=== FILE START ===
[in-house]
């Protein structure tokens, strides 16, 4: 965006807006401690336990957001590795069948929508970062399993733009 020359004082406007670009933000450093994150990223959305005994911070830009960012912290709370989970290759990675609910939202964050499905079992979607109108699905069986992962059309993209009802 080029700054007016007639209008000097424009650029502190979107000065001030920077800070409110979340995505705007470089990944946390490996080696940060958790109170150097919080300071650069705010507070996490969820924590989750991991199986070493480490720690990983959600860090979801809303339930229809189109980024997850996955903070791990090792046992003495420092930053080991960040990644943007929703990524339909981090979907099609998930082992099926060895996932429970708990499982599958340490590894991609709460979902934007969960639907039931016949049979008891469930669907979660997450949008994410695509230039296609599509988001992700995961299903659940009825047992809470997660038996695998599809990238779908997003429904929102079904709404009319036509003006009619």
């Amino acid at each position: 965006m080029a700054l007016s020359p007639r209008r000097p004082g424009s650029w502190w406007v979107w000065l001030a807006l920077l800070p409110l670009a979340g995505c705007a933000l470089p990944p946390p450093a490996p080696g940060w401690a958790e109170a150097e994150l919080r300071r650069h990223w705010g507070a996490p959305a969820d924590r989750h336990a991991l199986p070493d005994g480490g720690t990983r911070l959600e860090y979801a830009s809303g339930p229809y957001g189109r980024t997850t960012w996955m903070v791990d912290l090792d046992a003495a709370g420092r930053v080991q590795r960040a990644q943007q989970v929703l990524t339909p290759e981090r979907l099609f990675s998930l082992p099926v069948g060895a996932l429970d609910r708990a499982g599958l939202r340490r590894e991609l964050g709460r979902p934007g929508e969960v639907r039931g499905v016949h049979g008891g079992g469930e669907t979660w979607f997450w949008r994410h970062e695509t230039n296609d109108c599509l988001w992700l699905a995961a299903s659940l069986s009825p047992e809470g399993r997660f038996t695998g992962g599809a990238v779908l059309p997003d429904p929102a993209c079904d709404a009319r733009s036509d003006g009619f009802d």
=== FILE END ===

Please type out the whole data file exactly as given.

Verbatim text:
[in-house]
């Protein structure tokens, strides 16, 4: 965006807006401690336990957001590795069948929508970062399993733009 020359004082406007670009933000450093994150990223959305005994911070830009960012912290709370989970290759990675609910939202964050499905079992979607109108699905069986992962059309993209009802 080029700054007016007639209008000097424009650029502190979107000065001030920077800070409110979340995505705007470089990944946390490996080696940060958790109170150097919080300071650069705010507070996490969820924590989750991991199986070493480490720690990983959600860090979801809303339930229809189109980024997850996955903070791990090792046992003495420092930053080991960040990644943007929703990524339909981090979907099609998930082992099926060895996932429970708990499982599958340490590894991609709460979902934007969960639907039931016949049979008891469930669907979660997450949008994410695509230039296609599509988001992700995961299903659940009825047992809470997660038996695998599809990238779908997003429904929102079904709404009319036509003006009619």
């Amino acid at each position: 965006m080029a700054l007016s020359p007639r209008r000097p004082g424009s650029w502190w406007v979107w000065l001030a807006l920077l800070p409110l670009a979340g995505c705007a933000l470089p990944p946390p450093a490996p080696g940060w401690a958790e109170a150097e994150l919080r300071r650069h990223w705010g507070a996490p959305a969820d924590r989750h336990a991991l199986p070493d005994g480490g720690t990983r911070l959600e860090y979801a830009s809303g339930p229809y957001g189109r980024t997850t960012w996955m903070v791990d912290l090792d046992a003495a709370g420092r930053v080991q590795r960040a990644q943007q989970v929703l990524t339909p290759e981090r979907l099609f990675s998930l082992p099926v069948g060895a996932l429970d609910r708990a499982g599958l939202r340490r590894e991609l964050g709460r979902p934007g929508e969960v639907r039931g499905v016949h049979g008891g079992g469930e669907t979660w979607f997450w949008r994410h970062e695509t230039n296609d109108c599509l988001w992700l699905a995961a299903s659940l069986s009825p047992e809470g399993r997660f038996t695998g992962g599809a990238v779908l059309p997003d429904p929102a993209c079904d709404a009319r733009s036509d003006g009619f009802d």